Albert Einstein: noted genius and a big fan of sleep. Illustration: Ashley Siebels
This is the week to honor sleep.
Observe: March 12 was Daylight Saving Time, that ruiner of sleep; March 13 was National Napping Day to make up for it; and March 17 will be International Sleep Day.
This is no frivolous fun: Many Americans don’t get enough sleep, and the US is paying for it. Research from the Rand Corporation found that “on an annual basis, the US loses an equivalent of about 1.23 million working days due to insufficient sleep.”
We have two people to thank for validating this daytime napping trend in 1999 — and for placing National Napping Day so close to Daylight Saving Time. Former Boston University professor William Anthony and his wife Camille started Workplace Napping Day to show how resting is good for our health, according to Boston University. After compiling data from thousands of people, the pair came up with eight napping health benefits, including making you feel good, and boosting productivity.
The good news: we are in a golden age of new technology that promotes naps and sleeping.
Sleep technology while working and traveling
You don’t have to be in your own bed to take a nap these days. Airports, libraries and offices have all adopted sleep technology.
Airports can be exhausting, so more of them offer quick-sleep amenities. The company Minute Suites offers private rooms for people to sleep or get work done in between flights or during long delays at Hartsfield-Jackson Atlanta International Airport, Philadelphia International Airport and Dallas-Fort Worth International Airport. Each room reportedly has a couch, a “trundle,” blankets and pillowcases.
JetBlue has also offered ways to sleep at the airport, according to CNN Money. Travelers at New York’s JFK Airport have been able to sleep in JetNap EnergyPods made by the company MetroNaps. The pods are designed to make sure you don’t miss your flight: they reportedly play music, vibrate and shine lights to wake sleepers up.
As with any product, there have been complaints about Jet Blue’s nap pods, so you’ll have to check it out for yourself and sleep at your own risk.
The same “EnergyPod” technology created by MetroNaps has been used at Google’s Mountain View campus and the headquarters for AOL, Facebook and the Huffington Post in New York, according to Fortune. The C-shaped pods block out overhead light and, together in a room, look like a container of futuristic eggs.
Podtime makes long, cylindrical napping containers that shut out more light and sound, as well as provide space for a stereo, laptop and magazines. Unfortunately, they don’t seem ideal for claustrophobes: they resemble the magnetic resonance imaging, or MRI machines, at hospitals.
Then there are the low-tech solutions: social media company Hootsuite’s Vancouver office offers cots, blankets and pillows for daytime naps. Online shoe-retailer Zappos received a nod from the National Sleep Foundation for its simple room filled with beanbag chairs and recliners.
Technology that helps you sleep at home
Almost everyone knows the key elements for a good night’s sleep at home: regular bedtimes, cool rooms, comfortable pillows and quiet. Sleep advocate and media executive Arianna Huffington designed her bedroom — a “Slumber Palace,” according to New York Magazine — for perfect sleep and she advocates a daily ritual of a warm bath and limited electronics before bed.
In a perfect world, that would work. But some technology can be helpful.
If you have trouble setting regular bedtimes, the iPhone has a “sleep reminder” function that works as an alarm that tells you when to go to bed.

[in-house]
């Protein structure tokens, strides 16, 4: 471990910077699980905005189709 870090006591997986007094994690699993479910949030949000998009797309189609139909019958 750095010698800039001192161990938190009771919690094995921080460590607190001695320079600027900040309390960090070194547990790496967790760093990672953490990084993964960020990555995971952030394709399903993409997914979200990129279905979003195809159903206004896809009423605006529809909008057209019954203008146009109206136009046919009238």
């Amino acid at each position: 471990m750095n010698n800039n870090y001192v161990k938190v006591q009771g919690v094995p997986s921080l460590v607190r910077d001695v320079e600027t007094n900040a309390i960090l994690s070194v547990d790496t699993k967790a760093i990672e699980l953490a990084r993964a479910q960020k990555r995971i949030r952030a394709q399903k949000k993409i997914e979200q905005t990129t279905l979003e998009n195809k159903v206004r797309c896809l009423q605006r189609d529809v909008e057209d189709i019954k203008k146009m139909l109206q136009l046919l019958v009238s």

If, on the other hand, you get in bed at the right time but find it difficult to fall asleep — even with warm milk — the popular BrainWave app plays sounds designed to get you relaxed, napping, or into a deep sleep. It also has settings for alertness.
If you’re always waking up groggy, the app SleepCycle tracks your sleeping patterns and emits a gentle alarm when you’re at the perfect point to wake up — which means you won’t be dragged out of a deep sleep by invasive loud beeping. (The catch: you have to place your iPhone or Android phone on the nightstand or under your pillow or next to you on the bed.) The app also collects sleep data so you can look at your pattern of bedtimes, your total hours in bed, and other fun facts.
In low-tech solutions: no one ever regretted using a sleep mask to block out light. Our bodies sleep better in dark environments.
Why you should adopt a napping habit
Napping wasn’t always socially accepted, particularly as industrialization convinced people they should always be on the go.
Albert Einstein was a big fan of naps and deep sleep, up to 10 hours a day. If sleep can support that kind of brilliance, it can certainly make all of our days more productive too.
Napping has drawn powerful advocates, however, including Winston Churchill: “You must sleep sometime between lunch and dinner, and no half-way measures…Don’t think you will be doing less work because you sleep during the day. That’s a foolish notion held by people who have no imaginations. You will be able to accomplish more. You get two days in one— well, at least one and a half, I’m sure,” Winston Churchill said, according to a New York Times article.
Although we’re supposed to be more alert during the day than at night, it’s normal to be a little tired in the afternoon, and taking an nap in the afternoon can help you combat sleepiness that would otherwise extend for the entire workday, according to Harvard Health Publications at Harvard Medical School.
And NASA was one of the first advocates of the daytime nap, for pilot safety. Its studies have shown that even 26 minutes of sleep during the day can help improve mental performance — but, as the space-exploration agency notes, there is no real substitute for eight hours of shut-eye.